Q: I’ve heard of a new variety of blueberry which is very large. Can you remind me of the name? Dennis Reid, Carrollton
A: Blueberries are now the number one fruit crop grown in Georgia, far outranking peaches and apples. This delicious blue fruit brings Georgia farmers more than 250 million dollars each year. University of Georgia researcher Scott Nesmith has bred and introduced several improved varieties of blueberry, including ‘Titan,’ which can approach the size of a quarter. ‘Titan’ is licensed to several wholesale growers, who supply retail nurseries. Ask at your local garden center or look online for a source of this outstanding fruit.
Q: We have just discovered the massive gingko tree in front of the High Museum. I’ve never seen one so large. Is it any kind of record holder? Doug McIntosh, McDonough
A: This terrific tree is the champion ginkgo in Georgia! I love driving past when it drops a carpet of golden leaves in the fall. The museum is well aware of its value and employs arborists to keep it healthy. You can find lists of other Georgia and Atlanta champion trees at bit.ly/championtrees
Q: I saw your Facebook post about covering exposed roots with mulch out to the dripline. What is a dripline? Davida Steinberg, Emory
A: The dripline is an imaginary circular line under a tree’s outermost branch tips, where rainwater drips off the leaves. Because there is usually ample water in that space, a tree concentrates its feeder roots under the dripline and beyond..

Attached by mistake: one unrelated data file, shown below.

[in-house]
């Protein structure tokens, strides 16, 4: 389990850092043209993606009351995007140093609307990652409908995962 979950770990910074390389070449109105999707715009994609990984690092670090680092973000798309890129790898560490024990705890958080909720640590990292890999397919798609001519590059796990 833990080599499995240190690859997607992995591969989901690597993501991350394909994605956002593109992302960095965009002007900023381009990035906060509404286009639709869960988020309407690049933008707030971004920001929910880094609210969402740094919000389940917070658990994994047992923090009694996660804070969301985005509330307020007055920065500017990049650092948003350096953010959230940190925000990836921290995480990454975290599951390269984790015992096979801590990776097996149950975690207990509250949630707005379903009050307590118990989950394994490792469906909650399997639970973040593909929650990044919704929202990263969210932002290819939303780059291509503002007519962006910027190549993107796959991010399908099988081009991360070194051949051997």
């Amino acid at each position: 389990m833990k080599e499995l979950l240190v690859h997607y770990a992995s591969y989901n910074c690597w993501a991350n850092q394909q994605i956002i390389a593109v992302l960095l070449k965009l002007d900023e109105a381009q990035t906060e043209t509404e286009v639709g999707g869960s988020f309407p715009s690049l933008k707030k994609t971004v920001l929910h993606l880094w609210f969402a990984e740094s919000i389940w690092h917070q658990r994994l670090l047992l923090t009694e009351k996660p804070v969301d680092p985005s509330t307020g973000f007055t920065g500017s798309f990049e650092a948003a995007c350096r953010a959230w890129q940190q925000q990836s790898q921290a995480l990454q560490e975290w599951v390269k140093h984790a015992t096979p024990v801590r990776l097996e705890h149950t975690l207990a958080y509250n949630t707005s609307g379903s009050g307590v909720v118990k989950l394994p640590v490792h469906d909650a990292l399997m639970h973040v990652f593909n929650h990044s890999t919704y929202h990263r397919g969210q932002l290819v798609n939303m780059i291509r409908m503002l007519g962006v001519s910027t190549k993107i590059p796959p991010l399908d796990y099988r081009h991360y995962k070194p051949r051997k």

Q: I have to take up my zoysia when it is dormant this January to have a pool put in. Will it survive a month before I am able to put it back down where construction was? Glen Duggan, email
A: It’s hard to guarantee success. While the foliage of the plant is dead, the roots and crown are alive. If they dry out or are frozen, the grass will die. Zoysia can tolerate temperatures lower than 20 degrees F. however. I cannot guarantee this will work but if I were in your place I would rent a sod cutter and set it to slice the zoysia soil layer at least an inch thick. Remove sod pieces in a size you can easily handle and lay them side by side on a flat, shaded surface. Test the sod every couple of days to make sure it is not dried out by wind. Water as needed but do not make it soggy, only keep it moist. When construction is finished, till the area and add good topsoil and starter fertilizer. Rake it smooth and lay your sod. Keep your fingers crossed until late April, when the zoysia should start greening up.
Q: I noticed some worm-like protrusions on the trunks of one crape myrtle. It looks like sawdust so I assume it is some kind of borer. Can this be treated? Louise Smith, Pike County
A: You have Asian ambrosia beetles boring into your crapemyrtle. The females began their excavation work in spring; now they are pushing the sawdust out of their holes. Part of their motivation was to lay eggs in the trunk and to introduce a fungus to feed their babies. Unfortunately, this maternal care could result in the death of your crapemyrtle. It all depends on how many eggs are in there and how much fungus is present. There’s nothing you can do right now except wait to see how badly the tree is damaged. Spray this plant and other susceptible trees in early spring when the beetles emerge. I have details plus how to make a monitoring trap at bit.ly/AABcrape.
Listen to Walter Reeves Saturday mornings on AM 750 and 95.5 FM News-Talk WSB. Visit his website, www.walterreeves.com, or join his Facebook Fan Page at bit.ly/georgiagardener for more garden tips.